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State of the art in designing an effective topical formulation

Ab. Hadi, Hazrina (2014) State of the art in designing an effective topical formulation. In: Controlled Release & Drug Delivery Symposium 2014 (CRDDS 2015), 23-24 Aug. 2014, Lecture Hall 2, Universiti Kebangsaan Malaysia, Kuala Lumpur Campus. (Unpublished)

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Common belief in topical formulation is about 60% of the active is absorbed without putting into consideration the excipients in the formulation. Despite of effectiveness of an active in exerting its cosmeceutical and pharmaceutical effects, adequate formulations for the active still need to be designed for successful delivery to the target sites. This is because skin delivery system is associated with a major drawback, which is that only small amounts (about 1%) of actives are effectively delivered through the skin which may be due to several factors, such as (a) drug metabolism by bacteria in the skin, (b) metabolic enzymes in the skin, (c) difficulties in maintaining contact between a device and the skin, (d) difficulty in passing the skin barrier i.e. the stratum corneum. Using chemical penetration enhancers is one of the strategies that can be used to modulate the skin barrier to deliver the active compound effectively. Hence, it is important to understand the role of the excipients in the formulations which include their mode of actions and their residence time in the formulations. The effect of the excipients on the permeation can be evaluated with infinite dose permeation studies using Franz diffusion cells. Infinite dose studies are based on Fick’s first law. Therefore, any enhancement effect achieved by selected solvents should be due to the alteration of the parameters laid out in Fick’s first law. When permeation enhancement occurs, it may be due to: 1) Increasing the concentration of the drug at the skin surface 2) Increasing the amount of the drug which partitions into the stratum corneum 3) Altering the diffusion coefficient 4) Decreasing the diffusional pathway Diffusion is mainly driven by the concentration gradient. Fick’s law states that the flux should increase linearly as the concentration is increased and should reach a maximum when the solubility limit is reached. Therefore, solubility data are useful when designing formulations since permeation is a passive process as described by Fick’s first law of diffusion. Biophysical study to investigate the macrospic changes on the skin can be carried out using Attenuated Total Reflectance Fourier Transform Infrared (ATR-FTIR) scans. This is because stratum corneum consists of keratin filaments which are embedded in a lipid matrix. These lipids are important in maintaining the skin barrier. Therefore, by evaluating the changes in the molecular organization of the stratum corneum lipids, the effects of topical formulations on the skin barrier can be investigated. The ATR-FTIR should give further insight into how the formulations affect the total lipid and fatty acid content of the skin.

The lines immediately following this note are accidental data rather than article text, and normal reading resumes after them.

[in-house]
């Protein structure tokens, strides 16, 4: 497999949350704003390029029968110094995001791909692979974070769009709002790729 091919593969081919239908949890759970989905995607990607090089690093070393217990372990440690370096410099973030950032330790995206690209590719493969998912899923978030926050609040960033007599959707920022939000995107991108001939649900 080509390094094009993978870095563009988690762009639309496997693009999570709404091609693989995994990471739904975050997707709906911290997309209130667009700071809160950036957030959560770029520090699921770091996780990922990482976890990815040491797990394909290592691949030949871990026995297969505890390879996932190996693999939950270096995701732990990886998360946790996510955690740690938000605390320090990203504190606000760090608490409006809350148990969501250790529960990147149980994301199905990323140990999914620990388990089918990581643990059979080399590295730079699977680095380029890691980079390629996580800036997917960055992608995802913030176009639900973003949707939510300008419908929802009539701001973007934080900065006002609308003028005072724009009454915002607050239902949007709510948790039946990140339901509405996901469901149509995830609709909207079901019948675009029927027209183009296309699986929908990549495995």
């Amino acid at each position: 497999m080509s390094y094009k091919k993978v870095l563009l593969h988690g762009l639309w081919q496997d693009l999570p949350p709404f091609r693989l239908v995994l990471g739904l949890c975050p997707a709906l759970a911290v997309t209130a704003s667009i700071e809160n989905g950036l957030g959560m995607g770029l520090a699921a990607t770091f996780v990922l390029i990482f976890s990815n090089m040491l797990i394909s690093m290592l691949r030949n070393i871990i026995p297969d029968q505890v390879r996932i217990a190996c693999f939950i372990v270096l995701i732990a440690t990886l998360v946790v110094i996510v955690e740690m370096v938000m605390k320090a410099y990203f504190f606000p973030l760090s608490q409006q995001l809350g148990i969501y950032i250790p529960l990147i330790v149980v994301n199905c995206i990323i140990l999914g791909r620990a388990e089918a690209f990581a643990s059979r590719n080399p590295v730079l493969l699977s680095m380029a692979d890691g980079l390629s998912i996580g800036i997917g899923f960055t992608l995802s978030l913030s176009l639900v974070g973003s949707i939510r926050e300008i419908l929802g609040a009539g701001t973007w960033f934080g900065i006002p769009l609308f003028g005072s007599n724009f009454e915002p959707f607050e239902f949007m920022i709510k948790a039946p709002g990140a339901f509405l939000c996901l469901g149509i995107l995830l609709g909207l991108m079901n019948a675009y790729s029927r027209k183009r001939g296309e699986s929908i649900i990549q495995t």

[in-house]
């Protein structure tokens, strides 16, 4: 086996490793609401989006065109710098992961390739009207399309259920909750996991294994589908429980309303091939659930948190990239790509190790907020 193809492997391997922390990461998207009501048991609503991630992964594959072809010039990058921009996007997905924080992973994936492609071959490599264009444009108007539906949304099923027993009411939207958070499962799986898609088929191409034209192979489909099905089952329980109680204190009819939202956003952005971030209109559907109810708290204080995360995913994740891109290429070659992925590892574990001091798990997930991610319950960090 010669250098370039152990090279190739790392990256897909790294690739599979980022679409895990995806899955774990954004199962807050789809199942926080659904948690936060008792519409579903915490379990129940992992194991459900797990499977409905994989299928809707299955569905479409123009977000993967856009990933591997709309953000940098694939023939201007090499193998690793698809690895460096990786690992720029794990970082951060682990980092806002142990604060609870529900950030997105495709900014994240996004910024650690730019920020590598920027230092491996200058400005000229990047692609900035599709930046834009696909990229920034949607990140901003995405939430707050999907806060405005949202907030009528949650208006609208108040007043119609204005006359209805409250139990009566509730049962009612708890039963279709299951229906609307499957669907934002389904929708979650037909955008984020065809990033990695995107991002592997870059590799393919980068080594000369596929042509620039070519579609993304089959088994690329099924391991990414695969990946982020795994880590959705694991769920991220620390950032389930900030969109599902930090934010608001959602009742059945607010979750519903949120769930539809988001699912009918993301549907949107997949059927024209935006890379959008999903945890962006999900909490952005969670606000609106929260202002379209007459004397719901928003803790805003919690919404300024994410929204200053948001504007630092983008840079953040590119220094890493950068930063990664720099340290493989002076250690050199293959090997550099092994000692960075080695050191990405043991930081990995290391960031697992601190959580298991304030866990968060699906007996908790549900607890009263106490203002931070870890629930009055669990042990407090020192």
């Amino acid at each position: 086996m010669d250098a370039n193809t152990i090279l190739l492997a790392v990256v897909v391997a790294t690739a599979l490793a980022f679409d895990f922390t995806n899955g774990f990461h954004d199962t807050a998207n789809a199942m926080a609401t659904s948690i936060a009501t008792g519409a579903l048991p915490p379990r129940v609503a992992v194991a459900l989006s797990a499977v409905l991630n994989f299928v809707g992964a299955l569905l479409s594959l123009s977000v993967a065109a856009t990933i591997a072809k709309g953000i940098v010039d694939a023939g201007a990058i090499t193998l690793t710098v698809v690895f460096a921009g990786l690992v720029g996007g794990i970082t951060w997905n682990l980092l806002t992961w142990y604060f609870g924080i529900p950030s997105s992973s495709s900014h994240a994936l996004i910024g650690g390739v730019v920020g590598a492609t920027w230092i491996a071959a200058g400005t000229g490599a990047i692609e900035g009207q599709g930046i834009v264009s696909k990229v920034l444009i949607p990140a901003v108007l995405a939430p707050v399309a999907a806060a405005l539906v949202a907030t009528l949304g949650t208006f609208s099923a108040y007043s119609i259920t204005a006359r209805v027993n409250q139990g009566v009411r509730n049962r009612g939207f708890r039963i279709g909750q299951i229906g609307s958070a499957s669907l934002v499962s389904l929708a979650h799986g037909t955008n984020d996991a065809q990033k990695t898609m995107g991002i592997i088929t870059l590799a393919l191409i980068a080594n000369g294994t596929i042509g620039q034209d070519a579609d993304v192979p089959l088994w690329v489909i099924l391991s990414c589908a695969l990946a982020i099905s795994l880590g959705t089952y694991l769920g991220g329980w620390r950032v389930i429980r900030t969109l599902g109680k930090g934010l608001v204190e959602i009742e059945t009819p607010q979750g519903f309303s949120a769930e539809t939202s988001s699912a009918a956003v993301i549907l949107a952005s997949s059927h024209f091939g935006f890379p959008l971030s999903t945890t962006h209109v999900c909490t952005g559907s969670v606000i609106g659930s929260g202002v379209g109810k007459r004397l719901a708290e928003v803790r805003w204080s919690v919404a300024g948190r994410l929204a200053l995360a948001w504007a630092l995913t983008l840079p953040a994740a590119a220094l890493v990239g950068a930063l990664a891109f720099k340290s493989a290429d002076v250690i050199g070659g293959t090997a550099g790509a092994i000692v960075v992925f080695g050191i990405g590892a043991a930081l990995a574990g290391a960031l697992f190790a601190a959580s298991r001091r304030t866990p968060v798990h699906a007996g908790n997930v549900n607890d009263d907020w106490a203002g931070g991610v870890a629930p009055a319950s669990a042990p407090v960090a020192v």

Item Type: Conference or Workshop Item (Lecture)
Additional Information: 5589/40805
Uncontrolled Keywords: topical formulation
Subjects: R Medicine > RS Pharmacy and materia medica
Kulliyyahs/Centres/Divisions/Institutes (Can select more than one option. Press CONTROL button): Kulliyyah of Pharmacy > Department of Pharmaceutical Technology
Depositing User: Dr Hazrina Ab Hadi
Date Deposited: 23 Jun 2015 10:57
Last Modified: 25 Jun 2018 09:07
URI: http://irep.iium.edu.my/id/eprint/40805

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